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  • Writer's pictureDes Fleurs

Parents: Questions about COVID vaccines and kids

Updated: Nov 24, 2021

Parents will soon have to decide whether to take their 5- to 11-year-old children for

COVID-19 vaccination. No one can tell you the short- or long-term safety of these vaccines in children, since little evidence exists yet. Here are a few things to consider in your decision.

1. What is an mRNA vaccine? The Pfizer and Moderna injections use mRNA biotechnology. This is the first time it has been used in vaccines ever. It does not work like any of the previous childhood vaccines, which inject a killed or inactivated virus so that a child’s immune system can produce antibodies and remember it in future. The Pfizer and Moderna vaccines send messenger RNA to your cells, instructing them to produce viral proteins (spike proteins). These spikes are normally found on the surface of the coronavirus, and post-vaccination they appear on the surface of some of your cells. The immune system then attacks and destroys those cells, and produces antibodies.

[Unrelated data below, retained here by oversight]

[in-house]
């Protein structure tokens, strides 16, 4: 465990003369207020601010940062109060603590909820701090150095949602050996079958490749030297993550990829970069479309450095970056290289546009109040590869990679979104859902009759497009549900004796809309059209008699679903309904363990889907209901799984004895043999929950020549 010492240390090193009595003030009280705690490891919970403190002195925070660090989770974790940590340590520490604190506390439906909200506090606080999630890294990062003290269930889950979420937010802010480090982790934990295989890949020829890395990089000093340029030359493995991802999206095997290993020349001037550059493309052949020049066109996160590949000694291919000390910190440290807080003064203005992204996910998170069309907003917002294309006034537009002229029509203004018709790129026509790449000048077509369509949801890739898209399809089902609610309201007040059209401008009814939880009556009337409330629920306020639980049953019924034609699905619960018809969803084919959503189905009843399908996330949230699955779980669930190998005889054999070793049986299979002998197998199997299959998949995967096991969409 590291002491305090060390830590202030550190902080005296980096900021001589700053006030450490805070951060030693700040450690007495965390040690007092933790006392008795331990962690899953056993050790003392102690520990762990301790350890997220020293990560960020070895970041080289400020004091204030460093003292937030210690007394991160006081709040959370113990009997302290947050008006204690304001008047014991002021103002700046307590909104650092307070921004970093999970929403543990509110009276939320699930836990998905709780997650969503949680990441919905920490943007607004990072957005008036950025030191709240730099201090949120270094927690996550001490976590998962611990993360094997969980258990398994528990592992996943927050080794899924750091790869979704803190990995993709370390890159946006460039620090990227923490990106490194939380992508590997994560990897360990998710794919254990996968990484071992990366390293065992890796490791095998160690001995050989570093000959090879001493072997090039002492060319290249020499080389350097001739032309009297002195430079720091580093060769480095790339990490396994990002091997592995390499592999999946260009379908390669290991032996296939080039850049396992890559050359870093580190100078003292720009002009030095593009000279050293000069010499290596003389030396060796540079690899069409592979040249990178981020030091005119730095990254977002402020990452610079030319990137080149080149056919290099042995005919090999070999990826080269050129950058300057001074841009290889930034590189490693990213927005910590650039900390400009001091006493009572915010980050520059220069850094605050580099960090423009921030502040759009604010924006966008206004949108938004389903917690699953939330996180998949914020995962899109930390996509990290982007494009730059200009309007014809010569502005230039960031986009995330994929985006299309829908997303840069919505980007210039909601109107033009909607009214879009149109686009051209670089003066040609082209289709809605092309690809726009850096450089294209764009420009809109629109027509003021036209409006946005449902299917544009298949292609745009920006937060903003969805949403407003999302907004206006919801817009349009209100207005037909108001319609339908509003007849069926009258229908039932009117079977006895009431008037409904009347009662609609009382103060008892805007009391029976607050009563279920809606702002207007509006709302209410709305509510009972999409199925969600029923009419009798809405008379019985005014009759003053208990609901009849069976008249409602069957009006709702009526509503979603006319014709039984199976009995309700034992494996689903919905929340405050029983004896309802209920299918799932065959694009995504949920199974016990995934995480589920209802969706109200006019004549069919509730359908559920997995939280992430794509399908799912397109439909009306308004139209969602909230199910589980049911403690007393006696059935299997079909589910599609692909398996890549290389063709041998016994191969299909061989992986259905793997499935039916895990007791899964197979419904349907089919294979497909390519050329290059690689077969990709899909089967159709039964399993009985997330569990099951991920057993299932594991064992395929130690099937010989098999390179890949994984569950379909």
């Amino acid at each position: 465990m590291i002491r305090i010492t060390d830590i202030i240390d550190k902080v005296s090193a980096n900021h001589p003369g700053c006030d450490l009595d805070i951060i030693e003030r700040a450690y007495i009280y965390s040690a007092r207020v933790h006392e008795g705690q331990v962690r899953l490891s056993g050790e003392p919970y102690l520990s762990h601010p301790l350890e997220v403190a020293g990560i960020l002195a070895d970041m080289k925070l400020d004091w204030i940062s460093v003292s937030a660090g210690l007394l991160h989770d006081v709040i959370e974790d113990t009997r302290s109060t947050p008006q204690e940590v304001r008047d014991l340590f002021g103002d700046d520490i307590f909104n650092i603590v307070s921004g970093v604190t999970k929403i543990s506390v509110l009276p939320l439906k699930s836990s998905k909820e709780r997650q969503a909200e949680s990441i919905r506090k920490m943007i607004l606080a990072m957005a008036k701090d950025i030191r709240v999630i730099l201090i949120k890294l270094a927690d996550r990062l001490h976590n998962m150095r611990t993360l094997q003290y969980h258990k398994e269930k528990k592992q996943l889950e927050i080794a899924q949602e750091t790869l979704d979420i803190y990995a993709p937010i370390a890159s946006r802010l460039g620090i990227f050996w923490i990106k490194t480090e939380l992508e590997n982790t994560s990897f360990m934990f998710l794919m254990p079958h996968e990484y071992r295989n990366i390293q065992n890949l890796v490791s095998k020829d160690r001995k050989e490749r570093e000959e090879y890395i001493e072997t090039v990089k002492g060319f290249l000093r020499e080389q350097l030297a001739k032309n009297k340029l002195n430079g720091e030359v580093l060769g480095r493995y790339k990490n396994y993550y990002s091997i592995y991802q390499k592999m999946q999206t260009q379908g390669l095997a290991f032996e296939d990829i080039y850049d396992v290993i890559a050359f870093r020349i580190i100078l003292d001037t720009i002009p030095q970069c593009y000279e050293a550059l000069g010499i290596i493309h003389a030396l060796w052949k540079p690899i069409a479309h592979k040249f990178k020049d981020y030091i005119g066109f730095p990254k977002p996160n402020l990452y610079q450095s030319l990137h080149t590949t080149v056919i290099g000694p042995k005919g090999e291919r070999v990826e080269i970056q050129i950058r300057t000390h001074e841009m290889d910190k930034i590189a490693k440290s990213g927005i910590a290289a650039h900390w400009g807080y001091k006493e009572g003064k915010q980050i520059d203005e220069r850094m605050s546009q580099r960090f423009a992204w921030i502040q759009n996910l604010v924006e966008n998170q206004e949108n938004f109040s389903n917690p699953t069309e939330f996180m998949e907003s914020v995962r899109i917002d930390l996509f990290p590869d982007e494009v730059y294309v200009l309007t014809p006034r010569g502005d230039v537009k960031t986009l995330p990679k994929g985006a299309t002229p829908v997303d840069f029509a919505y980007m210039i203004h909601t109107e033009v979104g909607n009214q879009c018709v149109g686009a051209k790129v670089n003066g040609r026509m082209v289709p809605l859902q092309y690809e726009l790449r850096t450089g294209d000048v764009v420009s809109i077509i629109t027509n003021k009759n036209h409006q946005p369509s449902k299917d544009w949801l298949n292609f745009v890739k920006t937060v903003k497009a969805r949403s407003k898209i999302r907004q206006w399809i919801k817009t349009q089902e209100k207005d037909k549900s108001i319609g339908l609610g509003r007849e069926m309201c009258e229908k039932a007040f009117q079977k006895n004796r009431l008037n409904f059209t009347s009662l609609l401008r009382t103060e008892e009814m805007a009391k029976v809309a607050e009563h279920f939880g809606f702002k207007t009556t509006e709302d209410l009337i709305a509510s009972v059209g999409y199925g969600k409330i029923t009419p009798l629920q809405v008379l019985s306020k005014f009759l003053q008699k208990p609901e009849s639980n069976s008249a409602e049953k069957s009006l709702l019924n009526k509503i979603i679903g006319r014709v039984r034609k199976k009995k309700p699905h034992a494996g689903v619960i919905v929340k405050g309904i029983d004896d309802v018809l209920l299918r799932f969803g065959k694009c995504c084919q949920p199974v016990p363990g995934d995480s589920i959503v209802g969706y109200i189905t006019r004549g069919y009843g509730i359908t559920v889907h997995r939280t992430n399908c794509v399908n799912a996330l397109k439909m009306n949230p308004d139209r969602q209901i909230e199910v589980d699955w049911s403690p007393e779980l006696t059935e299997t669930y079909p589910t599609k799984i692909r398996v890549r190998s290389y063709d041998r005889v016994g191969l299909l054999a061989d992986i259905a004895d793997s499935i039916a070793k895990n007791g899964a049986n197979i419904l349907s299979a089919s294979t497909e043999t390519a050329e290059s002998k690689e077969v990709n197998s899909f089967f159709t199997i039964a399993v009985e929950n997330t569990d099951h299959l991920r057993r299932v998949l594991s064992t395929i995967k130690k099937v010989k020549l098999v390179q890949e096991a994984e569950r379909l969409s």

2. How will COVID vaccines protect my child? In adults, the shots reduce hospitalization and death. They do not block infection or transmission (passing the virus to someone else). In children, we don’t really know because it was tested on about 1,500 children and the risk of severe disease, hospitalization and death is so much lower than 1/1,500 for children that it could not be evaluated.* Pfizer measured the results of its clinical trial on children by showing that those vaccinated produced antibodies. (*CDC: Rate of hospitalization for 5-11 yr. olds: 0 to 1 per 100,000 weekly.)

3. How long will the effects of the COVID shot last in a child? No one knows, because the trials of children lasted only two months. In adults, the effects seem to fade after several months. Adults are now being offered boosters.

4. Does my child need a COVID vaccine? For healthy children, the risk of serious disease or death from COVID infection is extremely low. However, there are some comorbidities – other medical conditions – that seem to put people at greater risk from COVID. These include being immunocompromised, for example from a rare congenital disease like SCID or from long-term steroid use or cancer treatment. Other risk factors include diabetes and severe obesity. (More on risk factors.)

The content on this website is intended for general informational purposes only. Consult with a trusted health professional when making healthcare decisions.